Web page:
Phrases with "whims"

Arthur Machen The four farmers thought nothing of it; sheepdogs in the country are dogs to look after sheep, and their whims and fancies are not studied. The Terror by Arthur Machen

I cannot undertake to answer for her—the whims and fancies of young ladies are sometimes so odd and unexpected. Captain Fracasse by Théophile Gautier [1863]

Henry James They were both high and lame, and, whims for whims, he preferred them to any he had met in a like relation. The Lesson of the Master by Henry James [1888]

And whims and fantasies without end. The General’s Will by Vera Jelihovsky

Sir Arthur Conan Doyle He glanced at it as he folded it up, in the vague hope that perhaps this man of whims had assessed his pictures at a higher rate than he had named. The Doings of Raffles Haw by Sir Arthur Conan Doyle [1891]

George Gissing The photographer was a man of whims and idealisms; his wife had a strong vein of worldly ambition. New Grub Street by George Gissing [1891]

Wilkie Collins I had taken Anne to the north with me, having my whims and fancies, occasionally, about my child, and getting, at such times, jealous of Mrs. Clements’ influence over her. The Woman in White by Wilkie Collins [1860]

D. H. Lawrence Far better be a slave outright, in contact with all the whims and impulses of a human being, than serve some mechanical routine of modern work. The Lost Girl by D. H. Lawrence

Mark Twain However, we can not alter our established customs to please the whims of guides; we can not show partialities this late in the day. The Innocents Abroad by Mark Twain

Instead of this I find myself with a blank year of waiting before me, and with my chances of coming into possession of this fortune entirely dependent upon the whims and caprices of a young lady. The Cloven Foot by Mary Elizabeth Braddon [1879]

Gaston Leroux On the other hand, Moncharmin was sometimes troubled with a suspicion of Richard himself, who occasionally took fanciful whims into his head. The Phantom of the Opera by Gaston Leroux [1910]

Julian Hawthorne My being a bachelor (and at the age of forty, I think I may add a confirmed one) enables me to indulge these and other whims conveniently and without embarrassment. Calbot’s Rival by Julian Hawthorne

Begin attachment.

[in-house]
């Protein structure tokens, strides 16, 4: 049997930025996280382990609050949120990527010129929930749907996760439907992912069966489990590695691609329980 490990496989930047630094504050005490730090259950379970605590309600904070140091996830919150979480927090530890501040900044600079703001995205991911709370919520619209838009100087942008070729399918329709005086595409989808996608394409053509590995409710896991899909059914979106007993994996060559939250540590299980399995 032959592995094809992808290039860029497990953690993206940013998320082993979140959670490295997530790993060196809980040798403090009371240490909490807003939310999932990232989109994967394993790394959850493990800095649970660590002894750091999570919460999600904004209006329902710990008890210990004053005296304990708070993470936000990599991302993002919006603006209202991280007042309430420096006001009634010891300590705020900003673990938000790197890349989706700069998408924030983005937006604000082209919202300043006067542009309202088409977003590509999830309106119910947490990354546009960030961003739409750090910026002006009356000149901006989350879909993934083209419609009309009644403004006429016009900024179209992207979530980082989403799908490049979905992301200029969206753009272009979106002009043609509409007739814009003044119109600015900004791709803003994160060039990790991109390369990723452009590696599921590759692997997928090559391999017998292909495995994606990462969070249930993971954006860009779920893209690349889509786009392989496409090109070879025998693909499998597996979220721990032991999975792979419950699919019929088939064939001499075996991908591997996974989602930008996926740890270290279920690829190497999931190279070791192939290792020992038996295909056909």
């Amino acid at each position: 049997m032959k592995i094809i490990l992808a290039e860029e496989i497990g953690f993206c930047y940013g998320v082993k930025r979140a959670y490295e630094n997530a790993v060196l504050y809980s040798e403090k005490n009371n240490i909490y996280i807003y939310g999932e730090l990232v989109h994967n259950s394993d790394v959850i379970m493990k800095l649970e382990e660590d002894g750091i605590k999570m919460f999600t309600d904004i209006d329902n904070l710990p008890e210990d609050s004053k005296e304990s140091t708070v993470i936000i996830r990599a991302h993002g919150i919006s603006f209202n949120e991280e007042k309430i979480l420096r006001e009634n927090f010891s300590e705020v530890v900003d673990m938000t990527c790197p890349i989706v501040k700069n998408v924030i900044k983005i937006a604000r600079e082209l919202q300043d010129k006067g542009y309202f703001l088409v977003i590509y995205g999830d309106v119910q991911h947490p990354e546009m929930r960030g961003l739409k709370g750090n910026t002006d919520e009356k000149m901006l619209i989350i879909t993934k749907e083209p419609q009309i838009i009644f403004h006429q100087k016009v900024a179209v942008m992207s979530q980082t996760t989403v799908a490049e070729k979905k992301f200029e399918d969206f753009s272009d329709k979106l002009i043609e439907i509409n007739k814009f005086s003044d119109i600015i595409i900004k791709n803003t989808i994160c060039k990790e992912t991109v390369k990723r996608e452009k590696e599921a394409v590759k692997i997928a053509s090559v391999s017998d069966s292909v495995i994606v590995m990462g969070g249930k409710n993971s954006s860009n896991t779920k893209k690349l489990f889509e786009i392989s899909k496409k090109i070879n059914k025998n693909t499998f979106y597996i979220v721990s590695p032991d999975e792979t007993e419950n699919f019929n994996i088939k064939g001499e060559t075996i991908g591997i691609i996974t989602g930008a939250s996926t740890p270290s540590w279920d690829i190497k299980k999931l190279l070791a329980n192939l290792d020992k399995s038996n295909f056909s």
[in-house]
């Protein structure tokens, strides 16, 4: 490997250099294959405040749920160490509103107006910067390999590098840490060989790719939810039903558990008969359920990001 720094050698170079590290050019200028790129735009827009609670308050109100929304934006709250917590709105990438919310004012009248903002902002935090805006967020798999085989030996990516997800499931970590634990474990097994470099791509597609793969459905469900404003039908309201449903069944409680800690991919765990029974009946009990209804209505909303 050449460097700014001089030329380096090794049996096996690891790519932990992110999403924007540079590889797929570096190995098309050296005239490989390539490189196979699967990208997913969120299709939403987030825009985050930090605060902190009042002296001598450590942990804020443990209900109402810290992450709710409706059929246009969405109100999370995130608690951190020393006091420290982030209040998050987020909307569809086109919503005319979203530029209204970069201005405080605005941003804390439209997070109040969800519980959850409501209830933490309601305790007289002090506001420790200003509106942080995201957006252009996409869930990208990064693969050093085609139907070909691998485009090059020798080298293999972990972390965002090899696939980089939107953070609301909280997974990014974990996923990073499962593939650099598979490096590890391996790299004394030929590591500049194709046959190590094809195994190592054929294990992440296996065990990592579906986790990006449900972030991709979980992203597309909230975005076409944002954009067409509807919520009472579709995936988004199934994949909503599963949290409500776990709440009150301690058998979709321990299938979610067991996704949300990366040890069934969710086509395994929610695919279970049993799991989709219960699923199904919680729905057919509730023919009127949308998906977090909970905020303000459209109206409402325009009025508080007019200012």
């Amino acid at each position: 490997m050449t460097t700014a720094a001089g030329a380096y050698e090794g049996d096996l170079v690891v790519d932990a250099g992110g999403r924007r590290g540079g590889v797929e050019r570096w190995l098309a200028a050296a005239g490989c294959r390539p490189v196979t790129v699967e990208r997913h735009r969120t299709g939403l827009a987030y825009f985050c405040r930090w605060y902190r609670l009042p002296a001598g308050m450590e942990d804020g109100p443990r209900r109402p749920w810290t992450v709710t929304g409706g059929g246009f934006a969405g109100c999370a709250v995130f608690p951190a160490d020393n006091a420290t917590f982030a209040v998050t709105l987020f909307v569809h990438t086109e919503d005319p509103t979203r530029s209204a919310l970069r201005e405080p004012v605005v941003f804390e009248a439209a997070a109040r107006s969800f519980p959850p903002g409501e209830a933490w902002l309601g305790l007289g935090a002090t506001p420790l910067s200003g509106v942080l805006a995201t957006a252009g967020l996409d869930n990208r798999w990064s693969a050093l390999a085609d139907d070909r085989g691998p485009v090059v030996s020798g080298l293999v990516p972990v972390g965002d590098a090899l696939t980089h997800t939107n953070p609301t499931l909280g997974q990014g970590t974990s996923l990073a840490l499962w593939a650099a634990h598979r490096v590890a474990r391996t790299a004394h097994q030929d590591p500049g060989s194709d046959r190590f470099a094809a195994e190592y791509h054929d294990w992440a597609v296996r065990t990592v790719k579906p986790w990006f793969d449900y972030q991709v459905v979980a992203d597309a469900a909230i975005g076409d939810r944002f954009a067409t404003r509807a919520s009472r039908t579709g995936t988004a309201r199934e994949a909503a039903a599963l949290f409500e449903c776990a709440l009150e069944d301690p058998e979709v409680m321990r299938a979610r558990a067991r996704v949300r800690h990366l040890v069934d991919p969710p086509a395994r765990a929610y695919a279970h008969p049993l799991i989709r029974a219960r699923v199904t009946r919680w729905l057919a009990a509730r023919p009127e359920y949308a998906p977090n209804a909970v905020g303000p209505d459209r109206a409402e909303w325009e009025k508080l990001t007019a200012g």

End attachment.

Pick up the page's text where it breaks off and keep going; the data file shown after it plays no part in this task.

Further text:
Theodore Dreiser He knew his whims and idiosyncrasies, and considered himself very much in the light of a father confessor. Jennie Gerhardt by Theodore Dreiser

Jules Verne Her mouth would be charming if she ever smiled, but exposed as she is to the ridiculous whims and fancies of a capricious mistress, her lips rarely relax from their ordinary grave expression. The Survivors of the Chancellor by Jules Verne [1875]

George Meredith The whims of animals do not affect men unless they are professionally tamers. The Amazing Marriage by George Meredith [1895]

Frances Hodgson Burnett The grandeur of decoration and furnishing had been too solid to depreciate through decay, and its owner had been of no fickle mind led to waver in taste by whims of fashion. The Head of the House of Coombe by Frances Hodgson Burnett [1922]

H. G. Wells One of ‘is whims is to pretend to ‘ave a bath every morning. The Dream by H. G. Wells [1924]

West found the spectacle of Roque’s parental anxieties in conflict with his children’s whims diverting, although he fancied a little of it would suffice him for a great while. In Normandy by Ella D'Arcy [1904]

Henry Handel Richardson Just a walking bundle, said Nannan, of whims and crotchets. The Way Home by Henry Handel Richardson

Arthur Conan Doyle But how could f account for the to me equally obvious power which he wielded over the governess? She had no whims to be humoured. Uncle Jeremy’s Household by Arthur Conan Doyle

The fibs that she must invent, the reasons she must find for conforming to my whims would tax the ingenuity of some of us! . A Prince of Bohemia by Honoré de Balzac [1840]

H. Rider Haggard Now that you have grown up, you prefer to gratify your whims rather than help me to realize the object of my life by a simple course of action that could do no one any harm. Dawn by H. Rider Haggard

Edgar Allan Poe I have said that the whims of my friend were manifold, and that Fe les menageais:— for this phrase there is no English equivalent. The Murders in the Rue Morgue by Edgar Allan Poe

John Galsworthy Looking from him to his own father — thin, quick, twisting, dark, as full of whims as a bog is of snipe — Michael was impressed. Swan Song by John Galsworthy

The servants did not care to trouble themselves about her whims or wishes, nor to put her rooms in order. John Marchmont’s Legacy by Mary Elizabeth Braddon [1862]

Oscar Wilde Dorian’s whims are laws to everybody, except himself. The Picture of Dorian Gray by Oscar Wilde [1891]

Jane Austen Follies and nonsense, whims and inconsistencies, do divert me, I own, and I laugh at them whenever I can. Pride and Prejudice by Jane Austen [1813]

James Joyce Poppy Narancy, Gial-lia, Chlora, Marinka, Anileen, Parme. And ilk a those dames had her rainbow huemoures yet for whilko her whims but he coined a cure. Finnegans Wake by James Joyce

Still, at times the whims characteristic of sickness would awaken her to some consciousness. A Love Episode by Émile Zola [1878]

Kate Chopin Adele is full of whims at such times. The Awakening by Kate Chopin

George Elio I must have no whims and follies — no nonsense. Mr. Gilfil’s Love Story by George Elio